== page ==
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Non-theropod dinosaurs and feathery/fluffy integument
Why is it conventional for paleoartists to cover their smaller theropods (or
infants of larger theropod genera) with feathers or proto-feathers, but not
dinosaurs from other clades? I have almost never seen, say, a "coated"
ornithopod, psittacosaurid, or stegosaurid hatchling. As much as I miss the
featherless, scaly dinosaurs of my childhood's 90s dinosaur books (in my
opinion they look much sleeker, shinier, and more lithe than the dinobirds
of contemporary reconstructions), I believe all of the smaller dinosaurs (as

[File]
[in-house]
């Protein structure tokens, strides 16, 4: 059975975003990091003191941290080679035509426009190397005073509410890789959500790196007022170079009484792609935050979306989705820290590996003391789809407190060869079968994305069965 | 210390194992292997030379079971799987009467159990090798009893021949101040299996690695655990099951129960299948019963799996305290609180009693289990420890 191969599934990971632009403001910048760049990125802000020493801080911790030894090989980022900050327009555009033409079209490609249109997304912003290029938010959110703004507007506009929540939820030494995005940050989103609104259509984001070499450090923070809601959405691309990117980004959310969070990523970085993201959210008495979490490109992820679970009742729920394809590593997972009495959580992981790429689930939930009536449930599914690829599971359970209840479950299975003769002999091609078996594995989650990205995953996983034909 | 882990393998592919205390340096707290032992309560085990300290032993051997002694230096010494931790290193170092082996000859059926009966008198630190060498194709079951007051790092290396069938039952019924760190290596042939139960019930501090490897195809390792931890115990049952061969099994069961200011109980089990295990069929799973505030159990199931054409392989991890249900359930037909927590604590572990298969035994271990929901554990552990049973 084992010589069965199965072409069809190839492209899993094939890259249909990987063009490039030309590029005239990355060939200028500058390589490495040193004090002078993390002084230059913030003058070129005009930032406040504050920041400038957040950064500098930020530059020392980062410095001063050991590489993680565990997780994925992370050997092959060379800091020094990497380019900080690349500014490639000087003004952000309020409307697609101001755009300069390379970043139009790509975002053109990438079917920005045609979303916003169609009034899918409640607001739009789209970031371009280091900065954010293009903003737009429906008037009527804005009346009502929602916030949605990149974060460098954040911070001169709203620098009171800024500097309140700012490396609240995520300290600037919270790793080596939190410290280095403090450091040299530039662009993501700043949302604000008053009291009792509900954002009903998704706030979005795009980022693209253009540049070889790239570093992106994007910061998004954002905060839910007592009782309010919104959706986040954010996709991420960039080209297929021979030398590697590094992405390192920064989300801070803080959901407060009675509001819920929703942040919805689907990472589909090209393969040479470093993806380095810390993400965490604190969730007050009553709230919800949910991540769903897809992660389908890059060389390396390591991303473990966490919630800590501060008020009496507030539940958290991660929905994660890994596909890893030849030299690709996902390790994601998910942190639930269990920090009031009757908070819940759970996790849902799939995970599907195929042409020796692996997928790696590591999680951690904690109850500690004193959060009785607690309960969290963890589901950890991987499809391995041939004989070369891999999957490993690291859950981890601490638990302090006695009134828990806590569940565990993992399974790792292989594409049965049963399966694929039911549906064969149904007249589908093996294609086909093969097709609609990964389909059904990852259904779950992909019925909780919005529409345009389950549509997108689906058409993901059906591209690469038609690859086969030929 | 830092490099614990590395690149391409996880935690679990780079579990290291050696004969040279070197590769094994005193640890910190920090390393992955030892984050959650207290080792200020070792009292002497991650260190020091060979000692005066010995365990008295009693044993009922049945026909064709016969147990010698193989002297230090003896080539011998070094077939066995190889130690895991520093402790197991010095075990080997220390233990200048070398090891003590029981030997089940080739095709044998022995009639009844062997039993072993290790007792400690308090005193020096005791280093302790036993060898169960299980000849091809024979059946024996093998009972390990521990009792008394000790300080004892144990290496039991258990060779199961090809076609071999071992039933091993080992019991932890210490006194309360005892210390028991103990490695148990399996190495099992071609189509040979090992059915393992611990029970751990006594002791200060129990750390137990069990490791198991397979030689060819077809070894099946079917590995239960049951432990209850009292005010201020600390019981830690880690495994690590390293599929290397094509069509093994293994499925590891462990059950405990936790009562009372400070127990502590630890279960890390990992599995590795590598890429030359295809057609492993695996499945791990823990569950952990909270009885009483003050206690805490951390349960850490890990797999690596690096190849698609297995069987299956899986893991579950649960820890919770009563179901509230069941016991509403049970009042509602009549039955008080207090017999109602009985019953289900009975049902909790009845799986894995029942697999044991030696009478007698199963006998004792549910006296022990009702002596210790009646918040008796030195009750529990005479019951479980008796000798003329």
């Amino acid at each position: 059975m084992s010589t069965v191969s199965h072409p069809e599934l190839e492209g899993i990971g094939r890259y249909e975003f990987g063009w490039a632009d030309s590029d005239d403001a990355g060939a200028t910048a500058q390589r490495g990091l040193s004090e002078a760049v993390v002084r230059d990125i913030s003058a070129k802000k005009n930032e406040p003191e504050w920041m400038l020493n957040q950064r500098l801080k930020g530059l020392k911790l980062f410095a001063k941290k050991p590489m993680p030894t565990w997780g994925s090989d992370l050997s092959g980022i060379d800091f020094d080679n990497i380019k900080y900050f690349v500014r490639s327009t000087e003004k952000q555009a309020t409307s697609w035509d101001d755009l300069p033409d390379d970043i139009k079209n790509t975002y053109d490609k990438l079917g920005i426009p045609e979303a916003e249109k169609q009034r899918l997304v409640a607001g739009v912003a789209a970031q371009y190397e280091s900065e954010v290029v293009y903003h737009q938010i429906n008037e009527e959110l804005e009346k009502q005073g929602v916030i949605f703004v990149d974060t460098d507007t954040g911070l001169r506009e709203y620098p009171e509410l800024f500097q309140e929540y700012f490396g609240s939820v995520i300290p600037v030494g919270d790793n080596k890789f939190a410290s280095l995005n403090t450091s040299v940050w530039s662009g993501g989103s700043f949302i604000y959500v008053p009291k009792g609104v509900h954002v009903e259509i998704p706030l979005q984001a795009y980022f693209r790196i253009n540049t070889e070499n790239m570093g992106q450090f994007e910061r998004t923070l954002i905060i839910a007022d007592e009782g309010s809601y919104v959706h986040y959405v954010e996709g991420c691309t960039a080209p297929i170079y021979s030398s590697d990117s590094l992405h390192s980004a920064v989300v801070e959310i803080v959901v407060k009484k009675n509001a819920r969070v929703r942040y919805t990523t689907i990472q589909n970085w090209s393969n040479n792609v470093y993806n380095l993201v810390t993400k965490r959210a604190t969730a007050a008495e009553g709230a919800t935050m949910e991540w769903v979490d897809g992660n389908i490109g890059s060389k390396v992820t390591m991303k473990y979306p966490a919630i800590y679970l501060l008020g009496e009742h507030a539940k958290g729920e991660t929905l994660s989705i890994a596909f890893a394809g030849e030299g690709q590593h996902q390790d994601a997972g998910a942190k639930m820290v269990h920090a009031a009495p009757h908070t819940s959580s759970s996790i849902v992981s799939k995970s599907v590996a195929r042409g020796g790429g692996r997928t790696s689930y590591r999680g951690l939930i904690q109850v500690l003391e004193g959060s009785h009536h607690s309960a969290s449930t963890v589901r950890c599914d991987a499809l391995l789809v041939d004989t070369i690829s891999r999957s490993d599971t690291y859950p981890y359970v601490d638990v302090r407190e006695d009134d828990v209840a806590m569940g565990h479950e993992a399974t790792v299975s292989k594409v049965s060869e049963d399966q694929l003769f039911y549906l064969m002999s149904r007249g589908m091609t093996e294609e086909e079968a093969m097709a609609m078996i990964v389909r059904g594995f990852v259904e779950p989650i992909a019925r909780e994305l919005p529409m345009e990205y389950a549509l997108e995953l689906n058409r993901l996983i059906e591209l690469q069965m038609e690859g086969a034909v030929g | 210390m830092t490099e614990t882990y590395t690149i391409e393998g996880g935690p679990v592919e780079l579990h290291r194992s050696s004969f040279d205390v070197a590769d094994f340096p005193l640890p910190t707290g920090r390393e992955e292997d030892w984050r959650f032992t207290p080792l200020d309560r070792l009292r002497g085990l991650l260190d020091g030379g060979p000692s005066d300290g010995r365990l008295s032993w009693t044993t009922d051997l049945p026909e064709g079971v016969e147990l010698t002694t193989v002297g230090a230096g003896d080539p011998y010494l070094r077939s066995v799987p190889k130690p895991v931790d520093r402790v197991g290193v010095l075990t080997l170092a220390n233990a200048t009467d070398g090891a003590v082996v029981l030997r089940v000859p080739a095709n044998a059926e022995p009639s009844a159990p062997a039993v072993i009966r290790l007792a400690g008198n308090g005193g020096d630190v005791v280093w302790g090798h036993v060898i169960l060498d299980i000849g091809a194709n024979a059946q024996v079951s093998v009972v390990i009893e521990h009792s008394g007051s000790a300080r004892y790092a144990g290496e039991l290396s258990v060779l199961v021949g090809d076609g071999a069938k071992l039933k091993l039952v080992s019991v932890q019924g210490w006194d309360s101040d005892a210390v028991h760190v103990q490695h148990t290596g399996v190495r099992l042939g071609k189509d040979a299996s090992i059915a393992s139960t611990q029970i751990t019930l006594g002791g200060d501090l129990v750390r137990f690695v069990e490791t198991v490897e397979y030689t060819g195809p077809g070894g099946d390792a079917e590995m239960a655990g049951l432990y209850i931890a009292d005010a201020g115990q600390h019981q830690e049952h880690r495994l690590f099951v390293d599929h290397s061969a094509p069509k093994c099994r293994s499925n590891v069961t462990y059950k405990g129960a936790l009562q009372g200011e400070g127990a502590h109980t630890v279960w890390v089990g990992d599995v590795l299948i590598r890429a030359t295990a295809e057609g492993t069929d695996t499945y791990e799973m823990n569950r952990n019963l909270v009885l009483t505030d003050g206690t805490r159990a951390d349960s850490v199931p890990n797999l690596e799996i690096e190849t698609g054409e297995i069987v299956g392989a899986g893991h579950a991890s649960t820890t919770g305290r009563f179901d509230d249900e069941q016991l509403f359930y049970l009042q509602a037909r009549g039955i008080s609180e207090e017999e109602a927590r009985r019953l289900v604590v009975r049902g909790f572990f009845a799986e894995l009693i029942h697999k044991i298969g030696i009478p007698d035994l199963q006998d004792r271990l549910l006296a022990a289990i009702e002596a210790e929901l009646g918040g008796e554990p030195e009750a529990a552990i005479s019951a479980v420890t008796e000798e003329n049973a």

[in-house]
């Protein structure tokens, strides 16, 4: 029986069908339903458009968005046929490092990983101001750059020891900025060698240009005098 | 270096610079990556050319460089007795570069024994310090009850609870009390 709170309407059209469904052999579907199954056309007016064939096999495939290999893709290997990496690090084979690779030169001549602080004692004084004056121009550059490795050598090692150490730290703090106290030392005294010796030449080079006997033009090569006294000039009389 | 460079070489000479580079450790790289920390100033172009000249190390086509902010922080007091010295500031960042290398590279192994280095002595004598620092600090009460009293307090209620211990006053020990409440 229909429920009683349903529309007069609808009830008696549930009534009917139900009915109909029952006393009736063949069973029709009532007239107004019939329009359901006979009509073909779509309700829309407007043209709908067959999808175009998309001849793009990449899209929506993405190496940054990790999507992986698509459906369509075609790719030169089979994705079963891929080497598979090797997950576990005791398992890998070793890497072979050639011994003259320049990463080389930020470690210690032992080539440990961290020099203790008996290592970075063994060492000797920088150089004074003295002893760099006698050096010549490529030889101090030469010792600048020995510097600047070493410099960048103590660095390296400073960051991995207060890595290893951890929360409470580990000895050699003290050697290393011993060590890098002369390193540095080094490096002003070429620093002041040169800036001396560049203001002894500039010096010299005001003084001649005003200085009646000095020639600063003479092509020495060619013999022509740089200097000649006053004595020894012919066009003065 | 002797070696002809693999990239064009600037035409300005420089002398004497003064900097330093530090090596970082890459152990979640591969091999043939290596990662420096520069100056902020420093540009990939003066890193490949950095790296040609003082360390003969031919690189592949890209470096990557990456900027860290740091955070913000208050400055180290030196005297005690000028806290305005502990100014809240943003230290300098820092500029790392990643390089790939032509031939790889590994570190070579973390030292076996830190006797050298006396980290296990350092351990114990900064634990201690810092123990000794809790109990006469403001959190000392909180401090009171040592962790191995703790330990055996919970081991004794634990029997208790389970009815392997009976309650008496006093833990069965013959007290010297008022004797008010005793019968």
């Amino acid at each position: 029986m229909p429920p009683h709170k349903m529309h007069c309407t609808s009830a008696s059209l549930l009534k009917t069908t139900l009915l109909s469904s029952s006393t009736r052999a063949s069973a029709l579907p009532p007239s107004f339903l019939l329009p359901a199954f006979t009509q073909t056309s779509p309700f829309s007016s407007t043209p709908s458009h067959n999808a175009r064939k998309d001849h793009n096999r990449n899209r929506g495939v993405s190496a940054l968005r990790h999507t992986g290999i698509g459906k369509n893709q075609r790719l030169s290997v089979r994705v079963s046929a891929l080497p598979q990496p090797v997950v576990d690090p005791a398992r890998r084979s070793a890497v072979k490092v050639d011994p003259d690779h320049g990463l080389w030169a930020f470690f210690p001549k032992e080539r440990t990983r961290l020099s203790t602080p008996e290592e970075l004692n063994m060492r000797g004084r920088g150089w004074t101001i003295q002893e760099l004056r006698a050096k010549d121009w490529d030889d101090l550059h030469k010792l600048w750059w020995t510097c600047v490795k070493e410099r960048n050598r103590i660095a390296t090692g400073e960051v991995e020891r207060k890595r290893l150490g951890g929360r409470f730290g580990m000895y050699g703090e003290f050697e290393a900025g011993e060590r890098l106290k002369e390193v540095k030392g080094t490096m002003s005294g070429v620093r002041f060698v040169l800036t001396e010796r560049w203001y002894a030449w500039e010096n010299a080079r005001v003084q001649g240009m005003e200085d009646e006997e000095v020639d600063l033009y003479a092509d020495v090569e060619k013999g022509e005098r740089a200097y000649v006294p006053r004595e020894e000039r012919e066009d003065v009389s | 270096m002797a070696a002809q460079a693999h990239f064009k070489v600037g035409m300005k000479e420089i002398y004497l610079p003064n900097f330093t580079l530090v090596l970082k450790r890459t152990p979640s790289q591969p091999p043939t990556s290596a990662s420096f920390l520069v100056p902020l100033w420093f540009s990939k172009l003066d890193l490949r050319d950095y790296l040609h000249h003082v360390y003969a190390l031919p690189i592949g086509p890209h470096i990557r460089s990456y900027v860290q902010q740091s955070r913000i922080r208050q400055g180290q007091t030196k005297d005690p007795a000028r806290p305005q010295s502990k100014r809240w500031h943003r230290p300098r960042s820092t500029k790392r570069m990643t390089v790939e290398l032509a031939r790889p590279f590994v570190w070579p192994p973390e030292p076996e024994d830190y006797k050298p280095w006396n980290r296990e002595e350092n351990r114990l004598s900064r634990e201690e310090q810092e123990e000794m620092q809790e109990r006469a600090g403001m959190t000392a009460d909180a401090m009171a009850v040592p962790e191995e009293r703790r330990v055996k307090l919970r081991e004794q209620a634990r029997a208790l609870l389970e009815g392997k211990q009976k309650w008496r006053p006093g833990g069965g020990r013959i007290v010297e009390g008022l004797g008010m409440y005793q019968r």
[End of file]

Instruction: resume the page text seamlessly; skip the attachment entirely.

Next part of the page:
well as the young of the larger kinds) probably had integumentary covering,
for purposes of insulation. All smaller endotherms need insulation.
BTW, is it possible that some dinosaurs may have had "nappy" or kinky
integument (thinking Afro-type), as opposed to the straight fluff/feathers
usually found on fossils bearing impressions?
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